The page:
Latin isn’t just for toffs
Anyone can benefit from learning this ‘dead’ language.
What is the point in learning a dead language that no one speaks anymore? This is often the criticism levelled at the teaching of Latin. At least, it certainly was by my fellow pupils at our – whisper it – comprehensive school in west London in the late 1980s.
For decades, this archaic language has been deemed redundant by technocrats who would prefer children to be taught languages that can help them earn more money, such as Mandarin or Spanish. Some of the even more philistine money-worshippers believe that, in our Anglophone world, no second languages should be taught at all – that children should just learn sciences, to make them more efficient producers and consumers.
But the biggest barrier to learning Latin is that it is perceived as elitist. This is certainly the case in Britain, where it is seen as a language taught in posh schools, whose alumni graduate to quote verbatim from Virgil and Pliny in adulthood, much to the bafflement, annoyance and occasional amusement of the plebeian classes. Think Boris Johnson or Jacob Rees-Mogg.
The UK government now wants to change this. Last week, education secretary Gavin Williamson announced a £4million Latin Excellency Programme to increase uptake of the subject at GCSE level. ‘We know Latin has a reputation as an elitist subject which is only reserved for the privileged few. But the subject can bring so many benefits to young people, so I want to put an end to that divide’, Williamson said. ‘Latin can help pupils with learning modern foreign languages, and bring broader benefits to other subjects, including maths and English.’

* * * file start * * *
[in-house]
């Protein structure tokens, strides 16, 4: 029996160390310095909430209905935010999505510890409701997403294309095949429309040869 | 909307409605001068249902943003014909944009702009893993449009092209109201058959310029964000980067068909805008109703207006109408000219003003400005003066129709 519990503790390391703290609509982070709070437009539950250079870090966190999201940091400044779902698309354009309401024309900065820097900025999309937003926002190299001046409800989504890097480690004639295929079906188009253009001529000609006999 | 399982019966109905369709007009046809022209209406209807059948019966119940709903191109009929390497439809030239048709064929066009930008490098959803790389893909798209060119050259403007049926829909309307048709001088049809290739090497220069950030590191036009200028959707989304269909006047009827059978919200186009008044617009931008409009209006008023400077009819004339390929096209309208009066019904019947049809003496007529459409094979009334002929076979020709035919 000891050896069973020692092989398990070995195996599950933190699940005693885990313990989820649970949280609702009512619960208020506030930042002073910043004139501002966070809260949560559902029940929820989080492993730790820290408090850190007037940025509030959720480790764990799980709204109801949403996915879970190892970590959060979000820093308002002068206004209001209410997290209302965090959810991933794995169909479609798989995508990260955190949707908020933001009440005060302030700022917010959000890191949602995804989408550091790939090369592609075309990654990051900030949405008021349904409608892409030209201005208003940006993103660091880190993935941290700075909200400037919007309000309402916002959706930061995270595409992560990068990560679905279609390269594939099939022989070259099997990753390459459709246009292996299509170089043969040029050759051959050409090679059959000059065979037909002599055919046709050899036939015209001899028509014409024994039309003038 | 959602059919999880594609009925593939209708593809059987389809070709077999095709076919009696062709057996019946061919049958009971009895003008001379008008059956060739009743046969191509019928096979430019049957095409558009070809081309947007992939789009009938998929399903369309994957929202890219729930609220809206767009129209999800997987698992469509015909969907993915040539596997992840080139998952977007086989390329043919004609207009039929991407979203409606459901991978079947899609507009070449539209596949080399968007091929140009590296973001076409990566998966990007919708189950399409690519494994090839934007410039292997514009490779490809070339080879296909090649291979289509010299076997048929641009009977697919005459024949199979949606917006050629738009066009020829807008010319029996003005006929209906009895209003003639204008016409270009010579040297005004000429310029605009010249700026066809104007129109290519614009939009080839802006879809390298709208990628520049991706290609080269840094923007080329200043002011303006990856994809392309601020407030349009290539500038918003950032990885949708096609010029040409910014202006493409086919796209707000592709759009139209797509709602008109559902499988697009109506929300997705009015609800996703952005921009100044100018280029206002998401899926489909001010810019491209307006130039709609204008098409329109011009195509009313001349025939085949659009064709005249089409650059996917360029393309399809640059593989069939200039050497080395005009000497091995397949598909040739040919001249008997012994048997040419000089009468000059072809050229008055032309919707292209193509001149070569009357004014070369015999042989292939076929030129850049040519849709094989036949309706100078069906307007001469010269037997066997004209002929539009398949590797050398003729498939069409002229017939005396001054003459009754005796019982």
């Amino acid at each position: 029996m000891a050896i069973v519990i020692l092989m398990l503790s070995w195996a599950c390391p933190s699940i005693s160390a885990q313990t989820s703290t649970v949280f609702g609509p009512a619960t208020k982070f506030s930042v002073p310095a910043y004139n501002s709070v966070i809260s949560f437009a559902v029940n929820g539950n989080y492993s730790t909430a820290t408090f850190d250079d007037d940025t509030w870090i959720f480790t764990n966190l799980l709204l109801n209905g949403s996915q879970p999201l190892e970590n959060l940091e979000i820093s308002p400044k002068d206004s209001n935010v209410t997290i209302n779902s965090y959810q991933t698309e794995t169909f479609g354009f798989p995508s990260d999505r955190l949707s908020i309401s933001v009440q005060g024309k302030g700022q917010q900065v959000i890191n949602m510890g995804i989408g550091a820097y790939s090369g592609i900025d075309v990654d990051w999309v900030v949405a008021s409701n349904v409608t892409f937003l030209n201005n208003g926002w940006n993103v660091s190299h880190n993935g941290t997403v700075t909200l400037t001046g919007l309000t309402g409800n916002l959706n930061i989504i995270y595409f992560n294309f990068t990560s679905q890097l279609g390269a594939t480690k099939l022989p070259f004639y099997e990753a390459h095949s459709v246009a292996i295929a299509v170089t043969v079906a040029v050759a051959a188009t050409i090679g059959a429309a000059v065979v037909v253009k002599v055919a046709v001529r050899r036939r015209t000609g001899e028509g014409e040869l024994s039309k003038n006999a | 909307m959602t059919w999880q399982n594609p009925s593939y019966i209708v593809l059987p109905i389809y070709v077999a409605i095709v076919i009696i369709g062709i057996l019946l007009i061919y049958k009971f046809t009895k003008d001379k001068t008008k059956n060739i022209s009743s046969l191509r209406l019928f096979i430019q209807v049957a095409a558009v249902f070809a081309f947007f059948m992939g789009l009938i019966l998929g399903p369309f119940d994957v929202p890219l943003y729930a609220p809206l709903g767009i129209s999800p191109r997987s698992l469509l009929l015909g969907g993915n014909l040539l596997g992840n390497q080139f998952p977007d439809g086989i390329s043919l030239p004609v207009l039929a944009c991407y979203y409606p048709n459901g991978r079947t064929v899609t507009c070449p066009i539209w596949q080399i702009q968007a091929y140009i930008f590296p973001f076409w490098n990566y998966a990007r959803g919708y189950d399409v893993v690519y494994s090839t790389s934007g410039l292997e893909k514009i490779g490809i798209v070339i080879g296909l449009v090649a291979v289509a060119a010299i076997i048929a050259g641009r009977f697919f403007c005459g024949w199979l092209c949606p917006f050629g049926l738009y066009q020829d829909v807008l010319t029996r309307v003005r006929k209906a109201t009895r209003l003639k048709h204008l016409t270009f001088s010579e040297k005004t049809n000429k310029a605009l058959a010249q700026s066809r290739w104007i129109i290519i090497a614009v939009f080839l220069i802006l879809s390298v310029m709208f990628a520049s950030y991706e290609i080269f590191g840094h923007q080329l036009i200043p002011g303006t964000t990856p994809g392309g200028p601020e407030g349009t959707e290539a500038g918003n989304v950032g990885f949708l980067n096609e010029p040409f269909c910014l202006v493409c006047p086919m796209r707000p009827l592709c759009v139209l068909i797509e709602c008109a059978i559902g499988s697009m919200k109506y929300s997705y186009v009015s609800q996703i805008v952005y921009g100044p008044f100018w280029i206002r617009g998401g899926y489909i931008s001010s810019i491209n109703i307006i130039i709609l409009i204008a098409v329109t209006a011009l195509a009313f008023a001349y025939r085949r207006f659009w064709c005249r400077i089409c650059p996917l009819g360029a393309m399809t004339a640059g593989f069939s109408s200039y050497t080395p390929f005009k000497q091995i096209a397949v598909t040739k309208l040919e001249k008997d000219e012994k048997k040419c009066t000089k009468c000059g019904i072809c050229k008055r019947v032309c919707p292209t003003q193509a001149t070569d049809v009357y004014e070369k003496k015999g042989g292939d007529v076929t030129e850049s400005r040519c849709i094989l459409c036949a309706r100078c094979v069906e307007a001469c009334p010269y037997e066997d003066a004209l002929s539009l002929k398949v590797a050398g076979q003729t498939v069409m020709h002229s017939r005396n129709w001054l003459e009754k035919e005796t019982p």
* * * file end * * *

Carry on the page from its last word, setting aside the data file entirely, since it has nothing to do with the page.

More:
The programme’s primary focus is thus political and cultural, in giving Latin a more meritocratic and democratic sheen. To his credit, Williamson is intelligent enough to at least acknowledge that learning it has its clandestine benefits.
In terms of vocabulary, Latin certainly helps with learning today’s Romance languages (even if its grammar is vastly different to the likes of Italian and French). Williamson is right, too, about Latin boosting the mathematical mind. It is a fiercely logical language, in which word endings indicate who or what is doing what, is being done to, has been given to whom, and so on. We’re talking nominative, accusative, dative, genitive, vocative, ablative, plurals, etc. This logic can be witnessed in Monty Python’s Life of Brian, in which our eponymous hero is upbraided by a Roman for painting ‘Romanes eunt domus’, whereas it should have been ‘Romani ite domum’.
Learning Latin does indeed foster clear thinking. But then, so does learning any language, each of which has its own internal and idiosyncratic logic, as Anglophones who have attempted German will know. This is the fundamental benefit of attempting any second tongue: it teaches you to understand that languages have rules (or conventions), and to appreciate that the rules by which people speak and live vary wildly and are full of inconsistencies – in German, French, Italian and English, the most common verb, ‘to be’, is irregular. In English, one of the past forms of ‘to go’ – ‘went’ – actually comes from the archaic verb ‘to wend’. Language learning teaches you that life often doesn’t make sense.